Efficient Engineering
Better Math Adds Up to a Better Company

Better Math Adds Up to a Better Company

Hardware is advancing to be so user-friendly that I sometimes feel more like a child with an advanced Lego set than a designer. If innovation is a step forward, this feels, at best, like a shuffle in a slightly forward direction. Effective software, however, seems to be moving deeper into higher levels of math. While engineers aren’t mathematicians, it is often these equations that make the world around us work. I was speaking with Stefanie Bernosky recently, a geo and data scientist, and she talked about using statistic analysis in her models. I realized that even in my engineering career, I have mainly stuck to pre-derived, or more static-like, equations. Worse yet, I simply open the Excel or MathCAD file I used previously and switch some numbers around.

It seems as though after being largely a mainstay, math is now being removed or minimized in many career paths. But it should be remembered that math is a way to understand patterns in nature. In the digital age in which we live, it seems we are not only ready, but that it is necessary, to go to the next level—finding patterns or structure in our math. When dealing with statistical learning, data structure, and FEA-type applications, classical calculus can seem limiting at times. Some professors in Europe are moving toward encouraging matrix theory and linear algebra along with calculus. When working in simulations or numerical analysis, having a range of mathematics can offer dynamic and perhaps more accurate models.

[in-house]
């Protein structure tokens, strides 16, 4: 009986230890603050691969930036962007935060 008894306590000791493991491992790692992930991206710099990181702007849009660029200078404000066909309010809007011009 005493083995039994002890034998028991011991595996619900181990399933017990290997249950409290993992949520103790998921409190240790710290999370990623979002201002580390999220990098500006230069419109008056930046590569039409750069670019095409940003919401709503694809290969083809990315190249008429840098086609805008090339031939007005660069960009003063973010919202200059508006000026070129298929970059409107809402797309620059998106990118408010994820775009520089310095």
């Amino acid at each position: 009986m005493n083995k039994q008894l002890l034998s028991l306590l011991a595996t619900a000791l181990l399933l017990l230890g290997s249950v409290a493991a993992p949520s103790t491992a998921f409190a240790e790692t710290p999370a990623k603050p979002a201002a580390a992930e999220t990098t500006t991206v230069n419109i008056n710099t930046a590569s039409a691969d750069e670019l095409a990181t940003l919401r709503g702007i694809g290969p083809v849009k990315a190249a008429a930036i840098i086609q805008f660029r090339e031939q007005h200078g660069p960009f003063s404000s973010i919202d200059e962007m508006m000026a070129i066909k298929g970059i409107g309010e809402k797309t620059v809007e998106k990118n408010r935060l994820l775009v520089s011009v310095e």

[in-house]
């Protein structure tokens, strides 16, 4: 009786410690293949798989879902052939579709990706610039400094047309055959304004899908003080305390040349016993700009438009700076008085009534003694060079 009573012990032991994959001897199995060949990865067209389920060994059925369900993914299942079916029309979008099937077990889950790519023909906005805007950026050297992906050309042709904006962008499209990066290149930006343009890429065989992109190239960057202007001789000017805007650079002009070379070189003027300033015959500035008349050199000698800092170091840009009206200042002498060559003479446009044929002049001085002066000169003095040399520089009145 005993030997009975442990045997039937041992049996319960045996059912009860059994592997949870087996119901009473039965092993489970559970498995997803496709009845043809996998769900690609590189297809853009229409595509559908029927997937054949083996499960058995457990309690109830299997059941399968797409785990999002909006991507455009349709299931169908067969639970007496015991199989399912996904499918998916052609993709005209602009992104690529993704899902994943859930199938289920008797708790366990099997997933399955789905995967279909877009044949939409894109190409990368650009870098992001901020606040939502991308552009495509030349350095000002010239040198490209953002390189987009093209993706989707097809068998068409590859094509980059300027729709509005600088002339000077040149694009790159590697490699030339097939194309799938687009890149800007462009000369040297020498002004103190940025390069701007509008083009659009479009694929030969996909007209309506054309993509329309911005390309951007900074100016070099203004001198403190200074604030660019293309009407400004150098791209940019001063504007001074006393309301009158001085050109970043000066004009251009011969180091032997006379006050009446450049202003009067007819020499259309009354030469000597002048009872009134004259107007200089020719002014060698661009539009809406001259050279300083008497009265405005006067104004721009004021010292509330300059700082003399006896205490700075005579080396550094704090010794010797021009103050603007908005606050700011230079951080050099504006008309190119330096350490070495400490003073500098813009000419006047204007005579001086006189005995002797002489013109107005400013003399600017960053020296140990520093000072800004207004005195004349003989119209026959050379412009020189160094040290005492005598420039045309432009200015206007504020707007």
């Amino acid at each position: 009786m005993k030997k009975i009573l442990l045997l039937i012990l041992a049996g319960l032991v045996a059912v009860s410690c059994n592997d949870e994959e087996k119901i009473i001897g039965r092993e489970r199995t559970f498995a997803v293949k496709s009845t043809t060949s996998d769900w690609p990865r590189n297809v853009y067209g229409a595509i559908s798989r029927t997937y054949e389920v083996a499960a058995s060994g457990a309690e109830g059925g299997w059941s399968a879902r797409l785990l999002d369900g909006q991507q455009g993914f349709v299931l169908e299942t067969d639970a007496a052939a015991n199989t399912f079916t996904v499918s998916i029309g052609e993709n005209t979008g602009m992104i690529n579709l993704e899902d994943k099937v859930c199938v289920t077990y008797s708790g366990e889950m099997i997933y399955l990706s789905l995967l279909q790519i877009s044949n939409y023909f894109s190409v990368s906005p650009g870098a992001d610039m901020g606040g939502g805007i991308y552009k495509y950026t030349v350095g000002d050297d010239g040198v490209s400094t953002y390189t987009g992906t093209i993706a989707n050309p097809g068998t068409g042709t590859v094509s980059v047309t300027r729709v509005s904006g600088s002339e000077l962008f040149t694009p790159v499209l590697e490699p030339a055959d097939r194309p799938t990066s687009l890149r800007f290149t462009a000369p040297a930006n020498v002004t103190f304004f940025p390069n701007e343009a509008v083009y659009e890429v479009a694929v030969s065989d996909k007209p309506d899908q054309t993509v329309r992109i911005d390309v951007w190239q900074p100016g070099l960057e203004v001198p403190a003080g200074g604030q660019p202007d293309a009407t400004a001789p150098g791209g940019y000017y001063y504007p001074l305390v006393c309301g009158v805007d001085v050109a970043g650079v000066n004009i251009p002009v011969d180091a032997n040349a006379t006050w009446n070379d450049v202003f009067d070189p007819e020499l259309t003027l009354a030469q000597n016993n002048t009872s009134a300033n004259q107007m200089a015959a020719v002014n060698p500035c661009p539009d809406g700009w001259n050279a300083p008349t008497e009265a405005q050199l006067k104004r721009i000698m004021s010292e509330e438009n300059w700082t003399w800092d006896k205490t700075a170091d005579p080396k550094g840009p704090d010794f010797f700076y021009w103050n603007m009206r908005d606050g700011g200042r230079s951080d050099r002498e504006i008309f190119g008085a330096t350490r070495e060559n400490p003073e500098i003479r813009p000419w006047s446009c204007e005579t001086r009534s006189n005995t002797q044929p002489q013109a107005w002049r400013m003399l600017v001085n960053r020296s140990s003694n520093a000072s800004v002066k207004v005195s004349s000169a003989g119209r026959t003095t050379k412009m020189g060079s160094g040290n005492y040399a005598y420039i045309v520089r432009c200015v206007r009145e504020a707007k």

If engineering is reduced to just learning software and engineers don’t understand the theory behind it, we can’t be sure of the risk we are putting in our models. If we have some experience, we can say it passes the “smell test”—it seems right—but the software could have compounded uncertainties that make it more guesswork than engineering. Experience is good, but not if it doesn’t make you question what’s behind the button because that’s the way the company has always done it. Or maybe you think you will make a profit, so it’s good enough. If the United States continues down such a path while Europe advances its math program, we might be left wondering why we can’t seem to reduce cost or be as accurate as other countries.

Personally, I’m still 100% pro-hands-on. However, I feel I must say that there is a time to tinker and a time to hone. Tinkering can get you started, but to have staying power in the market, you need those math skills. In addition, when your new algorithm creates a model that allows your startup to outperform the competition, go to a local school and tell the students that you don’t have to know this math stuff to exist. But if you want to thrive, you should pay attention.

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